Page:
Q: I'd like to create walkways and a driveway for my 18th-century house using something called soil cement. Can you tell me more about it?
I'd like to create walkways and a driveway for my 18th-century house using something called soil cement, a material used extensively at Colonial Williamsburg. Can you tell me more about it?
— Donald Boisvert, Foster, Rhode Island
Kevin O'Connor replies: Soil cements these days are highly compacted, water-permeable, and very durable mixes of soil and aggregate with a small amount of portland cement—just 4 to 6 percent—as a binder. It's relatively inexpensive because the soil can be pretty much whatever is available at the site, except for clay or highly organic topsoil. This kind of material would probably work well on your driveway, according to the Portland Cement Association.
doesn't use portland cement on its pathways; the material wasn't available until the late 19th century. Mark Wenger, director of facilities, says that most public pathways are pea or cracked gravels mixed with sand and clay, spread in a 3-inch-thick layer, then compacted with a roller. They're so solid that they need touching up only once a year.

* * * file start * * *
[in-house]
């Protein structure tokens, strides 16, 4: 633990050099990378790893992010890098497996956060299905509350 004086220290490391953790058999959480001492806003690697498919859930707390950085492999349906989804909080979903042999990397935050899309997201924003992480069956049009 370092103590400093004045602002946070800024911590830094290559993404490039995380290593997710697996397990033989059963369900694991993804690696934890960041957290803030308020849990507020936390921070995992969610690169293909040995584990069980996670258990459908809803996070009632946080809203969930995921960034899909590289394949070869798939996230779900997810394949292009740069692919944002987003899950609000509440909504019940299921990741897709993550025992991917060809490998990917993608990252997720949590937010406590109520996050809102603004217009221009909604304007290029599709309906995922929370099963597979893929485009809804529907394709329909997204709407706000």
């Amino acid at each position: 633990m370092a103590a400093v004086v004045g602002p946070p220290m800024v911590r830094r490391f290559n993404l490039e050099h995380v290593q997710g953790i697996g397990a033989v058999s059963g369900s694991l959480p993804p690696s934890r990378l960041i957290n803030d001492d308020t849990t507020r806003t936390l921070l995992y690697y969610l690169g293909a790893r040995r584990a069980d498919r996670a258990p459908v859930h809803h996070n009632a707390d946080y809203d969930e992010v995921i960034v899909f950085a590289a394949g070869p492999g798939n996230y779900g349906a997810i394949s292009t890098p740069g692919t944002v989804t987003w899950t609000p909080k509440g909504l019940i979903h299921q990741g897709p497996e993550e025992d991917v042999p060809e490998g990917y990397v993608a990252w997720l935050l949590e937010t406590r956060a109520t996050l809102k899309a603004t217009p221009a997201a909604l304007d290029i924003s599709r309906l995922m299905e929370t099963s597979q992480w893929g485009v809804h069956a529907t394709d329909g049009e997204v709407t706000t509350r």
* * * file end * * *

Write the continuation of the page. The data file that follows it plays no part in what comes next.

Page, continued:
A few paths are covered with crushed oyster shells, which closely resemble marl, a mixture of clay and shells the colonists mined from local seabeds and spread on their pathways. Wenger's crew dresses the oyster-shell paths annually with a 1-inch layer of fresh shells. No compacting is needed; they quickly interlock to form a solid, quick-draining surface.
In areas with lots of wheelchair and stroller traffic, Wenger goes high tech and covers paths with a two-inch layer of pea gravel held together with polyurethane resin. He says the resin darkens the color of the aggregate somewhat, but the overall look is in keeping with the 18th-century surroundings. According to Bill Phillips, vice president of , the company that makes the resin, this aggregate is tough enough for a driveway as well.